Okay, this all sounded reasonable, and I'm assuming the "otherworldly power" he made a pact with was the goddess Airmid or some similar lawful-goodish Irish divinity. This was left nebulous so we could get on with the game and backfill the story later as it became important to the plot.

Next thing that happens, said lawful good witch wants use of a forge for ring forging, and since there's no "Anvils R Us!" in the little mountain village and the local blacksmith has regular customers he has to keep happy despite offers of reasonable pay for use of his forge, the witch simply charms him and sets to work in the forge while wearing a pointy hat and black robes that look like they came from a Halloween superstore. (The player insisted that this is what they wore, so I just penciled it in as them having fled in their ritual robes and left their street clothes back at the isles.) Consequently the local Inquisitor--who is not terribly high level, and is using the "blind squirrel" approach to witchfinding, accusing everyone of witchcraft in the hopes of actually eventually finding one--well, let's just say that the blind squirrel finally finds his nut: The blacksmith is acting obviously charmed, there are two people in pointy black hats and black robes in the shop, and the Inquisitor points his finger and starts screaming "Witch! Witch!" and is promptly turned to stone by the actual witch he's finally found. This of course breaks the charm on the blacksmith, who is living in a Germanic country and paid attention to the story of Hansel and Gretel: When you encounter a psycho witch, push them into a convenient oven. And since there's a roaring forge currently in the shop, the blacksmith had little trouble bullrushing the witch into the forge.

In the end, the blacksmith was feebleminded and put to sleep, and then once incapacitated, cursed to have his wisdom blighted along with his intelligence. The witches then flew off on their broomsticks, leaving behind a PR disaster for any good and/or lawful witches out there, as well as leaving behind their "lawful" and "good" alignment tags, since the deeds were certainly chaotic, and cursing the unconscious blacksmith definitely goes in the evil camp too.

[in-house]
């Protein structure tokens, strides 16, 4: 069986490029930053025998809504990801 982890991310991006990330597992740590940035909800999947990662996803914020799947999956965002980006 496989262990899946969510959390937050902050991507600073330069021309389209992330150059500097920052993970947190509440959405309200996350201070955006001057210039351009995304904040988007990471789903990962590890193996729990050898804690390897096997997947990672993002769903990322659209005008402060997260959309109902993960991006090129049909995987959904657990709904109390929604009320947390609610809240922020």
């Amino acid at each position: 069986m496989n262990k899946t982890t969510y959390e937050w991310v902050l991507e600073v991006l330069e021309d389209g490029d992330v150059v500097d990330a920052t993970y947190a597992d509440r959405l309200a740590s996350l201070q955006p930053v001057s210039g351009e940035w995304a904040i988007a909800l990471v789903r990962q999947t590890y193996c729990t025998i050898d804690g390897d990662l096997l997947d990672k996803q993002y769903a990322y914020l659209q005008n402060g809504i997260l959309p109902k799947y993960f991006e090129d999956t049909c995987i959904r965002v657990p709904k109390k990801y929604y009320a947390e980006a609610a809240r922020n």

Meanwhile, the other PCs had succeeded in freeing the ancient witch from the crypt where she'd been imprisoned, and while it turned out she was both chaotic and evil, she wasn't stupid, and was quite grateful to all these nice people who'd let her out due to a combination of the goodness of their hearts and a desire for kewl ancient magikal sekritz (TM). It turned out the new PC witch and his henchling were looking for a third for their coven, and while the ancient witch might be lowering her standards to pick up with them, it's kind of like having a jam session, she needed to get her cat back anyway, and besides which, with their help she could cast Commune and touch base with the Queen of the Witches, that being Hecate, and introduce Her to her new friends.

And that's where we left it until next game session.

Now, here are my troubles as GM. Obviously if a paladin were to pull a stunt like this, they'd lose their paladinhood, and any priest or priestess of some lawful good god or goddess would likewise have some serious 'splainin' to do. But a witch? All the flavor text for the class mentions is "otherworldly power" and "pact" without specifying anything further. Is switching who you have your pact with no more consequential than switching cell phone service? Are there any penalties for early termination? Roaming charges? What?

I realize that some things are being left nebulous so the GM can pencil them in as they like, and I appreciate that, but it's also useful for a GM to have specific penalties set up in the rules so the players won't feel overly screwed over if something like this happens. And having unnamed "otherworldly powers" only works until you have someone get "Commune" and have them step on stage and tell the characters what They actually want.

Here's the relevant text:

the witch gains power from
her communion with the unknown. Generally feared and
misunderstood, the witch draws her magic from a pact
made with an otherworldly power. Communing with that
source, using her familiar as a conduit, the witch gains
not only a host of spells, but a number of strange abilities
known as hexes. As a witch grows in power, she might
learn about the source of her magic, but some remain
blissfully unaware. Some are even afraid of that source,
fearful of what it might be or where its true purposes lie.

Admittedly this all leaves the door open for Devils, Faerie Queens, "Dreams in the Witch House" style Lovecraftian Elder Gods and whatnot who all apparently offer free cell phone service with no apparent payments necessary (at least up front), but can three witches with three different "otherworldly powers" operate in the same coven without the otherworldly powers possibly objecting? And will they still not object if the witches Commune with any other otherworldly power?